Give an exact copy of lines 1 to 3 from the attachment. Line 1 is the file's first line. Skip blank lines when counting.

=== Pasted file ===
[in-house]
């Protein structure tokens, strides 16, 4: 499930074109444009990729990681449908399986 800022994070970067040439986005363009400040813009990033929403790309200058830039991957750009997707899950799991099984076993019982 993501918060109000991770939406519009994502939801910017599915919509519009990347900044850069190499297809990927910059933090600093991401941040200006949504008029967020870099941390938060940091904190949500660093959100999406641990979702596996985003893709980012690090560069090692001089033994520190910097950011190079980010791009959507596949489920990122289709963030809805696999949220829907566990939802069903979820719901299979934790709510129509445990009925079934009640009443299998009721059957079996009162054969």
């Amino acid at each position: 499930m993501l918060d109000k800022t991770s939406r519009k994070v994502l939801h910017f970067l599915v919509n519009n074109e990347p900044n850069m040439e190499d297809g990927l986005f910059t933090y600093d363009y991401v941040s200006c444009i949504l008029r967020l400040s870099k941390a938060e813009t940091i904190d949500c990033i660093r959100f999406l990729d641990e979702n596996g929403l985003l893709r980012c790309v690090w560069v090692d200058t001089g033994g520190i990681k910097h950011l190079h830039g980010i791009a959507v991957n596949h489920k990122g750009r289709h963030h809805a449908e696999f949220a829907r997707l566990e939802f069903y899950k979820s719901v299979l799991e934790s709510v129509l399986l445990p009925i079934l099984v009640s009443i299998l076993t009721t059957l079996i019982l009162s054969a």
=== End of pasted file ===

[in-house]
């Protein structure tokens, strides 16, 4: 499930074109444009990729990681449908399986 800022994070970067040439986005363009400040813009990033929403790309200058830039991957750009997707899950799991099984076993019982 993501918060109000991770939406519009994502939801910017599915919509519009990347900044850069190499297809990927910059933090600093991401941040200006949504008029967020870099941390938060940091904190949500660093959100999406641990979702596996985003893709980012690090560069090692001089033994520190910097950011190079980010791009959507596949489920990122289709963030809805696999949220829907566990939802069903979820719901299979934790709510129509445990009925079934009640009443299998009721059957079996009162054969």
């Amino acid at each position: 499930m993501l918060d109000k800022t991770s939406r519009k994070v994502l939801h910017f970067l599915v919509n519009n074109e990347p900044n850069m040439e190499d297809g990927l986005f910059t933090y600093d363009y991401v941040s200006c444009i949504l008029r967020l400040s870099k941390a938060e813009t940091i904190d949500c990033i660093r959100f999406l990729d641990e979702n596996g929403l985003l893709r980012c790309v690090w560069v090692d200058t001089g033994g520190i990681k910097h950011l190079h830039g980010i791009a959507v991957n596949h489920k990122g750009r289709h963030h809805a449908e696999f949220a829907r997707l566990e939802f069903y899950k979820s719901v299979l799991e934790s709510v129509l399986l445990p009925i079934l099984v009640s009443i299998l076993t009721t059957l079996i019982l009162s054969a």